Order of study selection should be: Read title and abstract, check for relevance Filter relevant studies for reading complete full text will be read and included if (mention inclusion criteria) and excluded if (mention exclusion criteria).

Two members (AD and KG) of study group independently reviewed the titles and abstracts of all identified citations as per inclusion and exclusion criteria. An abstract was judged relevant if it reported original data, was published in English, reported results of RCTs of BRV. A study was included if it was randomized, placebo controlled, add-on trial of BRV, it recruited patients with drug resistant partial (simple partial or complex partial or secondary generalized) or generalized-onset epilepsy (1^{,}2). Studies with pre-eclampsia, or eclampsia; if the study participants are having non-motor simple focal seizure as the only seizure type, seizures occurring only in cluster pattern, history or presence of status epilepticus during the 12 months prior to screening or during baseline, history or presence of pseudo seizures were excluded. Any discrepancies were resolved by consensus in meeting with third reviewer (DB).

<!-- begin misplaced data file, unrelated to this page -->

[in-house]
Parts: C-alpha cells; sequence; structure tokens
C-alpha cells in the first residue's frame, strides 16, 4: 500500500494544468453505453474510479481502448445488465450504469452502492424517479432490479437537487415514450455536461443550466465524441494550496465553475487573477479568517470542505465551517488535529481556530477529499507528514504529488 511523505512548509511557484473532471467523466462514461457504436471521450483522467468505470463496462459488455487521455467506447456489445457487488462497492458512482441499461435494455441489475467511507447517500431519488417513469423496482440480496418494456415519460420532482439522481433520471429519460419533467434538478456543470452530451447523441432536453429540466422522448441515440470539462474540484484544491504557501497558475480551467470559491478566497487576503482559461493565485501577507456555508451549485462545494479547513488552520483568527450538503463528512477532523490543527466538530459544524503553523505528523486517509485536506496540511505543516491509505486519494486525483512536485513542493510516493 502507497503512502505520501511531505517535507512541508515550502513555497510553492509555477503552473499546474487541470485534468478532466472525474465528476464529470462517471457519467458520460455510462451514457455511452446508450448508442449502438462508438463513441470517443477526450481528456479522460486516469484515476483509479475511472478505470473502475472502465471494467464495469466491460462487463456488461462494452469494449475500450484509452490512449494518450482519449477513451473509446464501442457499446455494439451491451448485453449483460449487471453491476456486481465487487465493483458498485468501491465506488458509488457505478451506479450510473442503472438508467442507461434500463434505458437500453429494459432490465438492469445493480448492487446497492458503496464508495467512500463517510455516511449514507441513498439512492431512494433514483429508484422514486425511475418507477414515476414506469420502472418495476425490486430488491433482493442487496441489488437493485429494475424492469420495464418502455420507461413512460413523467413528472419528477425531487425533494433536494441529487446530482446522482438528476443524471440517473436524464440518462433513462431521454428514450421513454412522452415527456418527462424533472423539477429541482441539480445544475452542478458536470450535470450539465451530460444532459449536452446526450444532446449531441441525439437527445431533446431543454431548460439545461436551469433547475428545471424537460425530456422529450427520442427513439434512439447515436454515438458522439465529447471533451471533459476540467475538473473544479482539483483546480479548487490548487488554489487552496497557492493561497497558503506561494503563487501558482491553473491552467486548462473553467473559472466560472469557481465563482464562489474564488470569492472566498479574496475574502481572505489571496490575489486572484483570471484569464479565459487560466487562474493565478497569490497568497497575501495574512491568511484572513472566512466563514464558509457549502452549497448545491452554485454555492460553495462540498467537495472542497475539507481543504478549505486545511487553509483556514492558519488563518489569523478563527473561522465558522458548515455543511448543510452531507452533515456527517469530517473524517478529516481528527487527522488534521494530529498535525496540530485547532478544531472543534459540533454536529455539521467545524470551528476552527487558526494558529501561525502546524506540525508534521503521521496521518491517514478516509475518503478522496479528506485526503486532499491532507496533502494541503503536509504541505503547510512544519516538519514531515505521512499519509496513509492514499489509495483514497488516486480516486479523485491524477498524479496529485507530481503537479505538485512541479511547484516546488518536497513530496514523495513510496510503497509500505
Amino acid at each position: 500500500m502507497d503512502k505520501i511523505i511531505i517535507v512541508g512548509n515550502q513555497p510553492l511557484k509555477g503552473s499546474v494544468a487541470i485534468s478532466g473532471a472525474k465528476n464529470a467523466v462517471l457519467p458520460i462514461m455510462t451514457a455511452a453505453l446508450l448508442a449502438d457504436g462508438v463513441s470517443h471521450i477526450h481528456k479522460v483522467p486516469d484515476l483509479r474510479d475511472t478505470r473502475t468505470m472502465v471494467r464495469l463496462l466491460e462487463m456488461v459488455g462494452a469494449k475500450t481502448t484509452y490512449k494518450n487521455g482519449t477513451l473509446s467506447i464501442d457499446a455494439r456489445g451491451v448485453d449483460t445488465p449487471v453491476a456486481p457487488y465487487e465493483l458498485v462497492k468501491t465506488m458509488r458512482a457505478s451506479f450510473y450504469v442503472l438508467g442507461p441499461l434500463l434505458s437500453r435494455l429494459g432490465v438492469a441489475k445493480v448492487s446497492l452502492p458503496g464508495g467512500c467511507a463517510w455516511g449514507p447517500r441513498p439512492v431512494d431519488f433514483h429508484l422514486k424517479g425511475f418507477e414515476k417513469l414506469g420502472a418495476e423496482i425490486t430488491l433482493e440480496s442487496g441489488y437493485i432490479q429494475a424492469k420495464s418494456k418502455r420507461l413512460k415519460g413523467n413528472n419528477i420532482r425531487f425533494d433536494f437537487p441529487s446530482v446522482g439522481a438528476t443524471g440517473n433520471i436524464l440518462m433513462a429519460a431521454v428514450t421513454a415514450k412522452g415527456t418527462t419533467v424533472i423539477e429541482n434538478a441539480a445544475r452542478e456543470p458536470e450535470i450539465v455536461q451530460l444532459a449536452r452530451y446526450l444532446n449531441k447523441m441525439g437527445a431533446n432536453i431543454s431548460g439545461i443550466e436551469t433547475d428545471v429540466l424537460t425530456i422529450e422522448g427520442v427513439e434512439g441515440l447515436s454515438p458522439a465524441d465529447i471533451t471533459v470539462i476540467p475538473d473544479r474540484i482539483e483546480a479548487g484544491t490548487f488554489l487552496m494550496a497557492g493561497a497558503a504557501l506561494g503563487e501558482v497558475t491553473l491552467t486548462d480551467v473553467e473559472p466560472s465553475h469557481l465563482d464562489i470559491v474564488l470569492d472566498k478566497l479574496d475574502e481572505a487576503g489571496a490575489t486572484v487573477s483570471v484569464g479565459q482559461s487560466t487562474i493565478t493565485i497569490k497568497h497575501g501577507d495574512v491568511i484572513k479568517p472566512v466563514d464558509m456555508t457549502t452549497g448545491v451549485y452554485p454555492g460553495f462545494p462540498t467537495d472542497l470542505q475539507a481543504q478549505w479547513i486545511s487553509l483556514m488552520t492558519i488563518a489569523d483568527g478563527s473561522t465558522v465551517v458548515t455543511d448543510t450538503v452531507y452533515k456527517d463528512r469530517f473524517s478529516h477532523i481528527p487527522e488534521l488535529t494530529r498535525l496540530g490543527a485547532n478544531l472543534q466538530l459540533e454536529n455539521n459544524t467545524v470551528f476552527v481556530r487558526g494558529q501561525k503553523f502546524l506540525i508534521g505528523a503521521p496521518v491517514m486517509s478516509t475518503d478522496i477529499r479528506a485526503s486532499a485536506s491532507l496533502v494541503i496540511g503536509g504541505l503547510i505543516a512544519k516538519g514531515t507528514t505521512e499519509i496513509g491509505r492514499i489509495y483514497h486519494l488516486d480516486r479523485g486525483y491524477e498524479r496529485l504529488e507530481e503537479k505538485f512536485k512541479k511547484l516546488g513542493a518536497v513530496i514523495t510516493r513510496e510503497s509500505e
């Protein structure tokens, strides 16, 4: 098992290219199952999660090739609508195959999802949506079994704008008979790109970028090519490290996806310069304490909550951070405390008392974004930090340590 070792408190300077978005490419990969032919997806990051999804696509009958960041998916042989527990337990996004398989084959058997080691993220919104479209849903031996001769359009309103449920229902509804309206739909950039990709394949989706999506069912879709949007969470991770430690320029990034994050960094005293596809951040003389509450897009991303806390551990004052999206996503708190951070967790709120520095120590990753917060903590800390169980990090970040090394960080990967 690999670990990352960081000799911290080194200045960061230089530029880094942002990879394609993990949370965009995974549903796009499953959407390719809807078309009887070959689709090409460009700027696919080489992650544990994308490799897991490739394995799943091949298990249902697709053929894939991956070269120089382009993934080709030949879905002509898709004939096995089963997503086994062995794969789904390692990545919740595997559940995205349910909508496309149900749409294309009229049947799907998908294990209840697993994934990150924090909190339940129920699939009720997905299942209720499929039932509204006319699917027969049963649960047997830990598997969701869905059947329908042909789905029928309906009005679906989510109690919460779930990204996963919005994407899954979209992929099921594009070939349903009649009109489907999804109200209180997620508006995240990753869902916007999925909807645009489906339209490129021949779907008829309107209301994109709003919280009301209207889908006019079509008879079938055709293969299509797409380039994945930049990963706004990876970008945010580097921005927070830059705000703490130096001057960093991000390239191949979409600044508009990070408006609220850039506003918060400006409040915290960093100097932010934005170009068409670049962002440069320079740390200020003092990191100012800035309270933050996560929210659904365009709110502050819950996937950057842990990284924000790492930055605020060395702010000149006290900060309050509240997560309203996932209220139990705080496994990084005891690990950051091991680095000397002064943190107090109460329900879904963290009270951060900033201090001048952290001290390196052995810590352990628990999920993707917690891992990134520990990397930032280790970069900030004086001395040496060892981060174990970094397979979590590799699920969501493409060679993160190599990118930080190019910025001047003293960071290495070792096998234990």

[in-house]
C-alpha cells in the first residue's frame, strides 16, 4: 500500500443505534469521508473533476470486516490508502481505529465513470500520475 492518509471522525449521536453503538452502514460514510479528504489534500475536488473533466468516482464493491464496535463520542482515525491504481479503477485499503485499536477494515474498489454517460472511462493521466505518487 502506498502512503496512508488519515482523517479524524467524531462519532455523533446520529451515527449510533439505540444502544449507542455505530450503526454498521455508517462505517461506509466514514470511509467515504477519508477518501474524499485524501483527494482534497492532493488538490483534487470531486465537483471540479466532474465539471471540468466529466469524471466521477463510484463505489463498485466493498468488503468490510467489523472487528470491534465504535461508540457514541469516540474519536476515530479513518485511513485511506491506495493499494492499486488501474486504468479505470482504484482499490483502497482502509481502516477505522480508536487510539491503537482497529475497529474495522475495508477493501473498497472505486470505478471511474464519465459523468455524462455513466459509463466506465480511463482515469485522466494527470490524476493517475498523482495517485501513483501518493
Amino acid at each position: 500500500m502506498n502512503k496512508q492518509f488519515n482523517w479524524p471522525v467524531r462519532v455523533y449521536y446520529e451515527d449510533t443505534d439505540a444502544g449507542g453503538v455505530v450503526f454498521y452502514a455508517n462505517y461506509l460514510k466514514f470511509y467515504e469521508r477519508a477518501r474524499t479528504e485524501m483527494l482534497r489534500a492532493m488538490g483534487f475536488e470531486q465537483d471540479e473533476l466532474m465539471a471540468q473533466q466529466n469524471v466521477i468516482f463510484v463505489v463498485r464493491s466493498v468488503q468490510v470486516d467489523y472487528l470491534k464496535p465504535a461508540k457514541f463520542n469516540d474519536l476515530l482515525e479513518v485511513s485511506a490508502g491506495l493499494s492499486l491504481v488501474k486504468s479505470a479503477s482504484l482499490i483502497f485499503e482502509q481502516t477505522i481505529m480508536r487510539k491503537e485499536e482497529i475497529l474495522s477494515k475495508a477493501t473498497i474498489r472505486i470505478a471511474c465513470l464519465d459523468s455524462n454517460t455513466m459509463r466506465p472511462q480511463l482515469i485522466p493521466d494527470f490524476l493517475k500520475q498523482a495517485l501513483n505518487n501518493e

**3 Data extraction**

The data was collected in four categories; method, outcome measure, interventions, and participants. In method section data of study design, study phase, method and type of randomization and study duration were collected. In outcome measure section data of primary, secondary efficacy outcomes (seizure remission rate, seizure free interval) and AEs were collected. In third category dose and dose escalation scheme, method of administration, treatment duration, and number of background drugs were collected. In the last category we have extracted data of age, type of seizure, seizure frequency, inclusion and exclusion criteria, total number of patients recruited, randomized, analyse and method of analysis. Additional information like author name and year of publication were also collected.

**4 Outcome Measures**

**4.1 Primary Outcome**

Primary outcome in this study is risk reduction which is calculated as risk difference (RD) in response rate between BRV and placebo. Where response rate is a measure of efficacy; it is defined as proportion of individuals who had a 50% or greater reduction in baseline adjusted seizure frequency.

**4.2 Secondary outcome**